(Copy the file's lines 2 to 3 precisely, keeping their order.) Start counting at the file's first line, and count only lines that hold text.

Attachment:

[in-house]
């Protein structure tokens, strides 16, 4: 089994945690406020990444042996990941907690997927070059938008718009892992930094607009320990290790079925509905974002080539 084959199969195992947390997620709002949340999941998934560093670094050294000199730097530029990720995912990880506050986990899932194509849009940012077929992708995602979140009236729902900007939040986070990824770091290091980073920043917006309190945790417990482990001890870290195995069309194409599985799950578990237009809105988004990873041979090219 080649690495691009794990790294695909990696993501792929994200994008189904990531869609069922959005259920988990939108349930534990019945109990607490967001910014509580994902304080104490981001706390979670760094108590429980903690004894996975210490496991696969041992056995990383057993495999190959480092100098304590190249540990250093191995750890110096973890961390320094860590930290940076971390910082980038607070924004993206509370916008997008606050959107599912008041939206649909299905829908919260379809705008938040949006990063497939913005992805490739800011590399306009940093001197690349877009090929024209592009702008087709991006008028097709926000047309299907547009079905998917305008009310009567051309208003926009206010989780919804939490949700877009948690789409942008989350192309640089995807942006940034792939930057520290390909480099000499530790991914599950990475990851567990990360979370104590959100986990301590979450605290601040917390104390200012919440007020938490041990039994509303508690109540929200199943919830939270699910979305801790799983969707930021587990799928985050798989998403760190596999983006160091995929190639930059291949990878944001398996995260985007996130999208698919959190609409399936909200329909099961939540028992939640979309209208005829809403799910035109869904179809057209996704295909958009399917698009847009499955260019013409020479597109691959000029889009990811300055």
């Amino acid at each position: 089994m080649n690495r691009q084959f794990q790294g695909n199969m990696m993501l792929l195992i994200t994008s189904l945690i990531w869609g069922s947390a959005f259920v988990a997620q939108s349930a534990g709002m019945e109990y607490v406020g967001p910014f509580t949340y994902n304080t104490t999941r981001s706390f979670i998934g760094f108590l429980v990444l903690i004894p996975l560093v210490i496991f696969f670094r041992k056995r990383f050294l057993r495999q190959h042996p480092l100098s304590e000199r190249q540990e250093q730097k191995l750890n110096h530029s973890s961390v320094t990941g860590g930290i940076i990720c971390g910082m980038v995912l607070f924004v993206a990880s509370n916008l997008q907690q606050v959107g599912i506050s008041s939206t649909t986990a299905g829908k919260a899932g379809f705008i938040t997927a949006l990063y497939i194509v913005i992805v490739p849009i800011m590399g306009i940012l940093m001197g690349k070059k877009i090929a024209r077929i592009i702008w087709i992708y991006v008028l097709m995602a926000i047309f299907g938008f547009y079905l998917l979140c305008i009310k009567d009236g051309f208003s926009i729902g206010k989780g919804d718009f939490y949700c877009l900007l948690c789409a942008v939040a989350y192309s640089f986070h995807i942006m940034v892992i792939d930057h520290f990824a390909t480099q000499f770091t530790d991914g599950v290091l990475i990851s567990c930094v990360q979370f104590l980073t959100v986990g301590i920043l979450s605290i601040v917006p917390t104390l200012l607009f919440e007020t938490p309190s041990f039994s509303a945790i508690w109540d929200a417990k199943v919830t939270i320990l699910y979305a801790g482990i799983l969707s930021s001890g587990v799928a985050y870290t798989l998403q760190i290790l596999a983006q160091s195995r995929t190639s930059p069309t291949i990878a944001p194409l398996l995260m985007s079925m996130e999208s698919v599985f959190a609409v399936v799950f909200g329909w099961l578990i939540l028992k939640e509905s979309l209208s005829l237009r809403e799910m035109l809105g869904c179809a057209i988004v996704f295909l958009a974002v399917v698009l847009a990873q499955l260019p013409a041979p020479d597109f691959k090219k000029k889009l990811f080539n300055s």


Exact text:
């Protein structure tokens, strides 16, 4: 089994945690406020990444042996990941907690997927070059938008718009892992930094607009320990290790079925509905974002080539 084959199969195992947390997620709002949340999941998934560093670094050294000199730097530029990720995912990880506050986990899932194509849009940012077929992708995602979140009236729902900007939040986070990824770091290091980073920043917006309190945790417990482990001890870290195995069309194409599985799950578990237009809105988004990873041979090219 080649690495691009794990790294695909990696993501792929994200994008189904990531869609069922959005259920988990939108349930534990019945109990607490967001910014509580994902304080104490981001706390979670760094108590429980903690004894996975210490496991696969041992056995990383057993495999190959480092100098304590190249540990250093191995750890110096973890961390320094860590930290940076971390910082980038607070924004993206509370916008997008606050959107599912008041939206649909299905829908919260379809705008938040949006990063497939913005992805490739800011590399306009940093001197690349877009090929024209592009702008087709991006008028097709926000047309299907547009079905998917305008009310009567051309208003926009206010989780919804939490949700877009948690789409942008989350192309640089995807942006940034792939930057520290390909480099000499530790991914599950990475990851567990990360979370104590959100986990301590979450605290601040917390104390200012919440007020938490041990039994509303508690109540929200199943919830939270699910979305801790799983969707930021587990799928985050798989998403760190596999983006160091995929190639930059291949990878944001398996995260985007996130999208698919959190609409399936909200329909099961939540028992939640979309209208005829809403799910035109869904179809057209996704295909958009399917698009847009499955260019013409020479597109691959000029889009990811300055």
């Amino acid at each position: 089994m080649n690495r691009q084959f794990q790294g695909n199969m990696m993501l792929l195992i994200t994008s189904l945690i990531w869609g069922s947390a959005f259920v988990a997620q939108s349930a534990g709002m019945e109990y607490v406020g967001p910014f509580t949340y994902n304080t104490t999941r981001s706390f979670i998934g760094f108590l429980v990444l903690i004894p996975l560093v210490i496991f696969f670094r041992k056995r990383f050294l057993r495999q190959h042996p480092l100098s304590e000199r190249q540990e250093q730097k191995l750890n110096h530029s973890s961390v320094t990941g860590g930290i940076i990720c971390g910082m980038v995912l607070f924004v993206a990880s509370n916008l997008q907690q606050v959107g599912i506050s008041s939206t649909t986990a299905g829908k919260a899932g379809f705008i938040t997927a949006l990063y497939i194509v913005i992805v490739p849009i800011m590399g306009i940012l940093m001197g690349k070059k877009i090929a024209r077929i592009i702008w087709i992708y991006v008028l097709m995602a926000i047309f299907g938008f547009y079905l998917l979140c305008i009310k009567d009236g051309f208003s926009i729902g206010k989780g919804d718009f939490y949700c877009l900007l948690c789409a942008v939040a989350y192309s640089f986070h995807i942006m940034v892992i792939d930057h520290f990824a390909t480099q000499f770091t530790d991914g599950v290091l990475i990851s567990c930094v990360q979370f104590l980073t959100v986990g301590i920043l979450s605290i601040v917006p917390t104390l200012l607009f919440e007020t938490p309190s041990f039994s509303a945790i508690w109540d929200a417990k199943v919830t939270i320990l699910y979305a801790g482990i799983l969707s930021s001890g587990v799928a985050y870290t798989l998403q760190i290790l596999a983006q160091s195995r995929t190639s930059p069309t291949i990878a944001p194409l398996l995260m985007s079925m996130e999208s698919v599985f959190a609409v399936v799950f909200g329909w099961l578990i939540l028992k939640e509905s979309l209208s005829l237009r809403e799910m035109l809105g869904c179809a057209i988004v996704f295909l958009a974002v399917v698009l847009a990873q499955l260019p013409a041979p020479d597109f691959k090219k000029k889009l990811f080539n300055s």